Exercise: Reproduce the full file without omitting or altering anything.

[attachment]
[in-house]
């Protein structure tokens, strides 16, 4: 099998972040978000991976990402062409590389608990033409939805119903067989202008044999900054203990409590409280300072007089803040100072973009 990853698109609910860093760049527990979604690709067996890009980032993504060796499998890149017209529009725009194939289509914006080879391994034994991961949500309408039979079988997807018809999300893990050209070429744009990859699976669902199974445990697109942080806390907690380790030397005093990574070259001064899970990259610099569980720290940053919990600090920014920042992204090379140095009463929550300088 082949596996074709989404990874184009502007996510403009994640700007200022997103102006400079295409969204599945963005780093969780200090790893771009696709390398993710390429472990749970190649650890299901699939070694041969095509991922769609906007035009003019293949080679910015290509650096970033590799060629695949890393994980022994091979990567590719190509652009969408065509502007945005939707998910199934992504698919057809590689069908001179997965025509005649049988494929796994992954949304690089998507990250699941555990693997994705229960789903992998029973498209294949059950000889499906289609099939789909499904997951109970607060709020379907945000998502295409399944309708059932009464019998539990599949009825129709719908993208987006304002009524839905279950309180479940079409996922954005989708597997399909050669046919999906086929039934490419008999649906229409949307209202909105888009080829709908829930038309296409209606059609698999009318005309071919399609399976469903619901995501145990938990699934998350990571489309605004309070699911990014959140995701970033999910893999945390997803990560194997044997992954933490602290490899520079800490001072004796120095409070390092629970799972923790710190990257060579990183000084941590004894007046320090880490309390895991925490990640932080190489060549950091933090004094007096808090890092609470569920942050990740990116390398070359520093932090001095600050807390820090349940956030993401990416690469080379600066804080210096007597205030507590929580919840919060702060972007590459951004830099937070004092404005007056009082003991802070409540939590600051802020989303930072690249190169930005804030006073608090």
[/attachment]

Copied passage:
[in-house]
């Protein structure tokens, strides 16, 4: 099998972040978000991976990402062409590389608990033409939805119903067989202008044999900054203990409590409280300072007089803040100072973009 990853698109609910860093760049527990979604690709067996890009980032993504060796499998890149017209529009725009194939289509914006080879391994034994991961949500309408039979079988997807018809999300893990050209070429744009990859699976669902199974445990697109942080806390907690380790030397005093990574070259001064899970990259610099569980720290940053919990600090920014920042992204090379140095009463929550300088 082949596996074709989404990874184009502007996510403009994640700007200022997103102006400079295409969204599945963005780093969780200090790893771009696709390398993710390429472990749970190649650890299901699939070694041969095509991922769609906007035009003019293949080679910015290509650096970033590799060629695949890393994980022994091979990567590719190509652009969408065509502007945005939707998910199934992504698919057809590689069908001179997965025509005649049988494929796994992954949304690089998507990250699941555990693997994705229960789903992998029973498209294949059950000889499906289609099939789909499904997951109970607060709020379907945000998502295409399944309708059932009464019998539990599949009825129709719908993208987006304002009524839905279950309180479940079409996922954005989708597997399909050669046919999906086929039934490419008999649906229409949307209202909105888009080829709908829930038309296409209606059609698999009318005309071919399609399976469903619901995501145990938990699934998350990571489309605004309070699911990014959140995701970033999910893999945390997803990560194997044997992954933490602290490899520079800490001072004796120095409070390092629970799972923790710190990257060579990183000084941590004894007046320090880490309390895991925490990640932080190489060549950091933090004094007096808090890092609470569920942050990740990116390398070359520093932090001095600050807390820090349940956030993401990416690469080379600066804080210096007597205030507590929580919840919060702060972007590459951004830099937070004092404005007056009082003991802070409540939590600051802020989303930072690249190169930005804030006073608090």